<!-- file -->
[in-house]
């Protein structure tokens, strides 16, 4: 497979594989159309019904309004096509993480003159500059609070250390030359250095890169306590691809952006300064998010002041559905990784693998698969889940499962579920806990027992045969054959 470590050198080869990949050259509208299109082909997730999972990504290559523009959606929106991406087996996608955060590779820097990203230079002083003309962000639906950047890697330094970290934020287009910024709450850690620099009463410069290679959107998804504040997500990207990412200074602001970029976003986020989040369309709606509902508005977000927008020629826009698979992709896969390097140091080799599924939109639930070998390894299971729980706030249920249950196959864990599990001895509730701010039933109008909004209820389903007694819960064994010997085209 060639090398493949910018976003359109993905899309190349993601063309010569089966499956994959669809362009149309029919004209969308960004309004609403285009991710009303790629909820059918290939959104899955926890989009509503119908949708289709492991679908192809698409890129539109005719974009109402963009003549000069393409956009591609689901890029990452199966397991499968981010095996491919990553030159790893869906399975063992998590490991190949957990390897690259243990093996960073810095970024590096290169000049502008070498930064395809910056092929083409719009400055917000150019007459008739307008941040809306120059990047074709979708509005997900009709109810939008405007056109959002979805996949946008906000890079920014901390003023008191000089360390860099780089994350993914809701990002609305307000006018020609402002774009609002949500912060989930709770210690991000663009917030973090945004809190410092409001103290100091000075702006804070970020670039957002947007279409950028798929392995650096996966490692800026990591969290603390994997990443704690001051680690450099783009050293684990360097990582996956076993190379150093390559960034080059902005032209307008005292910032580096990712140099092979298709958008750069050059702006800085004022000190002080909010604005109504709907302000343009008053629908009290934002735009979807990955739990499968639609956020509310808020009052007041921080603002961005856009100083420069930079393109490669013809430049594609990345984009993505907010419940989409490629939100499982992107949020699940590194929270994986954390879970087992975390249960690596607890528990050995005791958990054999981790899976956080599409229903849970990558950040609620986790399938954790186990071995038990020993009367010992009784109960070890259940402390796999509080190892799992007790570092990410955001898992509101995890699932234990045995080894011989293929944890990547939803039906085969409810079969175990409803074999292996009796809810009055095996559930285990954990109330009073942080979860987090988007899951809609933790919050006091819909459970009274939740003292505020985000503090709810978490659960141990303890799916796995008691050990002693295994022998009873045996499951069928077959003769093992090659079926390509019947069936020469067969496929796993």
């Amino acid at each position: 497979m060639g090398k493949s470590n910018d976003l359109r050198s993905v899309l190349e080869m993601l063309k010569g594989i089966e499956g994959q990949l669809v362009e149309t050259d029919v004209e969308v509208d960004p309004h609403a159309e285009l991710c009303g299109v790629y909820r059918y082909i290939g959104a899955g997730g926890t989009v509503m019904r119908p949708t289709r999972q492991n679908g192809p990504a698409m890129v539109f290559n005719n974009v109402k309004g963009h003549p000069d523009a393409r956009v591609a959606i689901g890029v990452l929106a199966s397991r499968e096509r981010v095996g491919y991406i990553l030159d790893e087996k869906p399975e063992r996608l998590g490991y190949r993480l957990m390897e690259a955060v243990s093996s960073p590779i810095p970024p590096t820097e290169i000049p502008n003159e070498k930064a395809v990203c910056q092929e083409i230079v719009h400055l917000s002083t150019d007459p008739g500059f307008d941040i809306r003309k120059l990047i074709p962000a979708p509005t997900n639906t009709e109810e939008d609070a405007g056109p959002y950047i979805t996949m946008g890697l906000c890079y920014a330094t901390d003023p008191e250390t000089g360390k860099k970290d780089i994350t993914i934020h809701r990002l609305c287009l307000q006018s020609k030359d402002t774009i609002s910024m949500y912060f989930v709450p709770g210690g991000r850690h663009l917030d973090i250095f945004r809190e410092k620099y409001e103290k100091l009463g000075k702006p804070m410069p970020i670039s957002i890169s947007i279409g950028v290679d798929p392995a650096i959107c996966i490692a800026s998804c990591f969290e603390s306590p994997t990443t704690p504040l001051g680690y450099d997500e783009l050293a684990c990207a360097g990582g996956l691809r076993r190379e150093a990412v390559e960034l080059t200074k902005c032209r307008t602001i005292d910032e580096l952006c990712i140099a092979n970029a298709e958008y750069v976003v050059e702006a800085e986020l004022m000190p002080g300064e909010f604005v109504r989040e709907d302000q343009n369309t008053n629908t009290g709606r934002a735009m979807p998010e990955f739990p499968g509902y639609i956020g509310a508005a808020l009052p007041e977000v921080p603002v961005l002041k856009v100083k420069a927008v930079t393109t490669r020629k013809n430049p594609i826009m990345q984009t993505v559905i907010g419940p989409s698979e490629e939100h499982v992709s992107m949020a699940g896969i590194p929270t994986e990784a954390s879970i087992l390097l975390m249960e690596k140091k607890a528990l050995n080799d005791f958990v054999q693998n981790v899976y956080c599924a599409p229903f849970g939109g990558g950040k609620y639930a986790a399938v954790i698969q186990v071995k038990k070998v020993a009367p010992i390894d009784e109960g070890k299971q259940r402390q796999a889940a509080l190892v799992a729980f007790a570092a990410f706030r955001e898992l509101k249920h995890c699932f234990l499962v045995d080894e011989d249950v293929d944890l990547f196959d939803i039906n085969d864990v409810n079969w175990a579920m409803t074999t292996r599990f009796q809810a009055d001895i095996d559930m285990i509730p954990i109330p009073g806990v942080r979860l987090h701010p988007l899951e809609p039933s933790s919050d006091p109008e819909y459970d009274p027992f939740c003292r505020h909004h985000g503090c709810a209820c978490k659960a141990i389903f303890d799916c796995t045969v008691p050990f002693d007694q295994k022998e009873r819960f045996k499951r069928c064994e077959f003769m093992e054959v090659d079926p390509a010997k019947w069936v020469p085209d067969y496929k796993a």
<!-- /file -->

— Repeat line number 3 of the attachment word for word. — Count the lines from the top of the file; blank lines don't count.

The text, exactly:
């Amino acid at each position: 497979m060639g090398k493949s470590n910018d976003l359109r050198s993905v899309l190349e080869m993601l063309k010569g594989i089966e499956g994959q990949l669809v362009e149309t050259d029919v004209e969308v509208d960004p309004h609403a159309e285009l991710c009303g299109v790629y909820r059918y082909i290939g959104a899955g997730g926890t989009v509503m019904r119908p949708t289709r999972q492991n679908g192809p990504a698409m890129v539109f290559n005719n974009v109402k309004g963009h003549p000069d523009a393409r956009v591609a959606i689901g890029v990452l929106a199966s397991r499968e096509r981010v095996g491919y991406i990553l030159d790893e087996k869906p399975e063992r996608l998590g490991y190949r993480l957990m390897e690259a955060v243990s093996s960073p590779i810095p970024p590096t820097e290169i000049p502008n003159e070498k930064a395809v990203c910056q092929e083409i230079v719009h400055l917000s002083t150019d007459p008739g500059f307008d941040i809306r003309k120059l990047i074709p962000a979708p509005t997900n639906t009709e109810e939008d609070a405007g056109p959002y950047i979805t996949m946008g890697l906000c890079y920014a330094t901390d003023p008191e250390t000089g360390k860099k970290d780089i994350t993914i934020h809701r990002l609305c287009l307000q006018s020609k030359d402002t774009i609002s910024m949500y912060f989930v709450p709770g210690g991000r850690h663009l917030d973090i250095f945004r809190e410092k620099y409001e103290k100091l009463g000075k702006p804070m410069p970020i670039s957002i890169s947007i279409g950028v290679d798929p392995a650096i959107c996966i490692a800026s998804c990591f969290e603390s306590p994997t990443t704690p504040l001051g680690y450099d997500e783009l050293a684990c990207a360097g990582g996956l691809r076993r190379e150093a990412v390559e960034l080059t200074k902005c032209r307008t602001i005292d910032e580096l952006c990712i140099a092979n970029a298709e958008y750069v976003v050059e702006a800085e986020l004022m000190p002080g300064e909010f604005v109504r989040e709907d302000q343009n369309t008053n629908t009290g709606r934002a735009m979807p998010e990955f739990p499968g509902y639609i956020g509310a508005a808020l009052p007041e977000v921080p603002v961005l002041k856009v100083k420069a927008v930079t393109t490669r020629k013809n430049p594609i826009m990345q984009t993505v559905i907010g419940p989409s698979e490629e939100h499982v992709s992107m949020a699940g896969i590194p929270t994986e990784a954390s879970i087992l390097l975390m249960e690596k140091k607890a528990l050995n080799d005791f958990v054999q693998n981790v899976y956080c599924a599409p229903f849970g939109g990558g950040k609620y639930a986790a399938v954790i698969q186990v071995k038990k070998v020993a009367p010992i390894d009784e109960g070890k299971q259940r402390q796999a889940a509080l190892v799992a729980f007790a570092a990410f706030r955001e898992l509101k249920h995890c699932f234990l499962v045995d080894e011989d249950v293929d944890l990547f196959d939803i039906n085969d864990v409810n079969w175990a579920m409803t074999t292996r599990f009796q809810a009055d001895i095996d559930m285990i509730p954990i109330p009073g806990v942080r979860l987090h701010p988007l899951e809609p039933s933790s919050d006091p109008e819909y459970d009274p027992f939740c003292r505020h909004h985000g503090c709810a209820c978490k659960a141990i389903f303890d799916c796995t045969v008691p050990f002693d007694q295994k022998e009873r819960f045996k499951r069928c064994e077959f003769m093992e054959v090659d079926p390509a010997k019947w069936v020469p085209d067969y496929k796993a």